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Christopher Columbus convinced Queen Isabella to finance his expedition to the West Indies.

Slavery was established in Quebec of New France (which is now Canada) by the French through a royal mandate issued by Louis XIV. This mandate not only gave permission to “Canadians to avail themselves of the services of African slaves”, but declared as well that all negroes who had been so bought or held should belong to the person so owning them, in full proprietorship. This system was given further legal recognition through a number of royal declarations regarding slavery and slaves in 1721, 1742 and 1745, making it possible for slaves to be listed often with “effects and merchandise” in parish records, legal notices and the official documents of the times. As time passed it was not unusual to see ads appear in the newspaper for slaves.

As part of the Seven Years’ War, after a six month long battle by the British to capture Guadeloupe from the French, which began on January 22, 1759, the French governor Nadau du Treil to capitulate and formal surrender of the island to British Colonel John Barrington, a junior British officer. This was just days before a large French relief force arrived under Admiral Maximin de Bompart. The British the occupied Guadeloupe, West Indies until 1763. This is import to Black History because of the lucrative sugar trade of the West Indies work by African slaves.

James Durham (some sources say Derham) was born into slavery in Philadelphia. (Note that some sources cite his birthday as May 2nd.) Durham is recognized as one of the earliest black physicians. He was held in the highest regard by many medical practitioners of his era and by the leading physician of the period, Dr. Benjamin Rush. Durham’s medical skill was acknowledged by his contemporaries, and his medical practice was profitable enough to provide him with a comfortable life in New Orleans. As an expert on the throat and diseases common in New Orleans and the surrounding area, he treated patients from different social and economic backgrounds. James Durham contributed to the abolitionist movement and to the legacy of American civil rights and culture.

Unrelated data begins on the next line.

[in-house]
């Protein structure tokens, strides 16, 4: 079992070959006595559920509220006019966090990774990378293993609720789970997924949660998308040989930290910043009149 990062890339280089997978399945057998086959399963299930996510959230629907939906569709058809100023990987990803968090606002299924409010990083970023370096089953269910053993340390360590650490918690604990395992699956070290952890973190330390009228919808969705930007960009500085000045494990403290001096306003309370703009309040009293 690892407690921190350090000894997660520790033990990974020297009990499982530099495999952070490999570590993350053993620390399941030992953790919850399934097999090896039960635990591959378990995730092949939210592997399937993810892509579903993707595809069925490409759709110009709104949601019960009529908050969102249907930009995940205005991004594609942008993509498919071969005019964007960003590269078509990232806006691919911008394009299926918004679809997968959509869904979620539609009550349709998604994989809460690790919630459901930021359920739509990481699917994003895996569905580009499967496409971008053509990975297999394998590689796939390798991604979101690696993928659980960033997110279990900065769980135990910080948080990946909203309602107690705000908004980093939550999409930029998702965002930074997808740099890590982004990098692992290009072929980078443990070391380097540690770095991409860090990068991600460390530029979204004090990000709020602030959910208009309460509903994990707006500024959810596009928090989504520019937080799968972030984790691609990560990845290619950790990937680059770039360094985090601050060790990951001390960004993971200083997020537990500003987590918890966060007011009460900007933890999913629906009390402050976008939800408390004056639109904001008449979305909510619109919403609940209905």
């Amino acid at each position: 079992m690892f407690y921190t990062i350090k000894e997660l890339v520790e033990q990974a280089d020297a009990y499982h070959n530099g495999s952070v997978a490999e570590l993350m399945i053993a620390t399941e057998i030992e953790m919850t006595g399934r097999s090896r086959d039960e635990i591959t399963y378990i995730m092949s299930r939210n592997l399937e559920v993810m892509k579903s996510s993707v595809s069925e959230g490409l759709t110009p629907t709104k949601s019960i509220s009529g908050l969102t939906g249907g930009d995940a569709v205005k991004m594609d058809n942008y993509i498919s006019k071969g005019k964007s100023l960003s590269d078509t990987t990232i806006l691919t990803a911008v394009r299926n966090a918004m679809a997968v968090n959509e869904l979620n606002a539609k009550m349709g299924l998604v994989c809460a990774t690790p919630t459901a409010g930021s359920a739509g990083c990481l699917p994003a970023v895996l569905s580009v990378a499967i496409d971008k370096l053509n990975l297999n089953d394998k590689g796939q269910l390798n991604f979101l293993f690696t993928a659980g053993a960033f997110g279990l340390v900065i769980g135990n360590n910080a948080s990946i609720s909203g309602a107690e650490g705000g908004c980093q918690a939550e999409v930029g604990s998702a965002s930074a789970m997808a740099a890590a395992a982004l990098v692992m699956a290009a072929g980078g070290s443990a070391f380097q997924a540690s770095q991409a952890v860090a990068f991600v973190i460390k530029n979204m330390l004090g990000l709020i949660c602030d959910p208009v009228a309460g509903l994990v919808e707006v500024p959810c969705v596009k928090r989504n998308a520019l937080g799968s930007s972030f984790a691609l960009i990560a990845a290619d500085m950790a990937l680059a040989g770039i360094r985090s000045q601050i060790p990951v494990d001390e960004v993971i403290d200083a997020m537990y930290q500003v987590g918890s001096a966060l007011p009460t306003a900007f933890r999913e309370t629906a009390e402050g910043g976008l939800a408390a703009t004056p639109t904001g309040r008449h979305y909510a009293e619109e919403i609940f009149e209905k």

When he was a child he became the property of Dr. James Kearsley, Jr., an expert on sore throat diseases. Durham learned how to mix medicines and how to care for patients on a small scale as an assistant to Kearsley. In this way, Durham had a medical apprenticeship that was the same as the medical training most of the 3,500 American trained physicians experienced. Durham left Kearsley when the latter was arrested for his Loyalist leanings and imprisoned for treason during the American Revolutionary War. Kearsley died in prison in 1777. During the American Revolutionary War, Durham continued to work in medicine, performing menial tasks for a new owner, George West, a surgeon linked to the Sixteenth British Regiment.

Durham’s apprenticeship continued with different masters until Dr. Robert Dow (Dove), a Scottish physician of New Orleans, became his owner. Durham impressed Dow with his knowledge of medicine and continued to learn a great deal as a medical assistant to the Scottish physician. Durham worked for Dow for a couple of years until he bought his freedom just before his twenty-first birthday. His freedom cost him approximately five hundred pesos which he paid in small amounts to Dow, who afterward became his patron. James Durham served the mulatto and black residents of New Orleans as well as some of the prominent white residents of the city. He earned up to $3,000 a year, a significant amount, by the time he was in his mid-20s.

Gains Professional Recognition
In 1788, at the age of twenty-six, Durham traveled to Philadelphia where he was baptized by Bishop White of the Episcopal Church and where he met Dr. Benjamin Rush, the renowned American physician. He was married without children when he met Rush. Durham may have been traveling to meet with abolitionist groups when he visited Philadelphia since he was active in the abolitionist movement and secretary of the Pennsylvania Society for the Abolition of Slavery. At their first meeting, Rush was impressed with Durham’s medical knowledge and praised him for his language skills, for at the time Durham spoke both French and Spanish.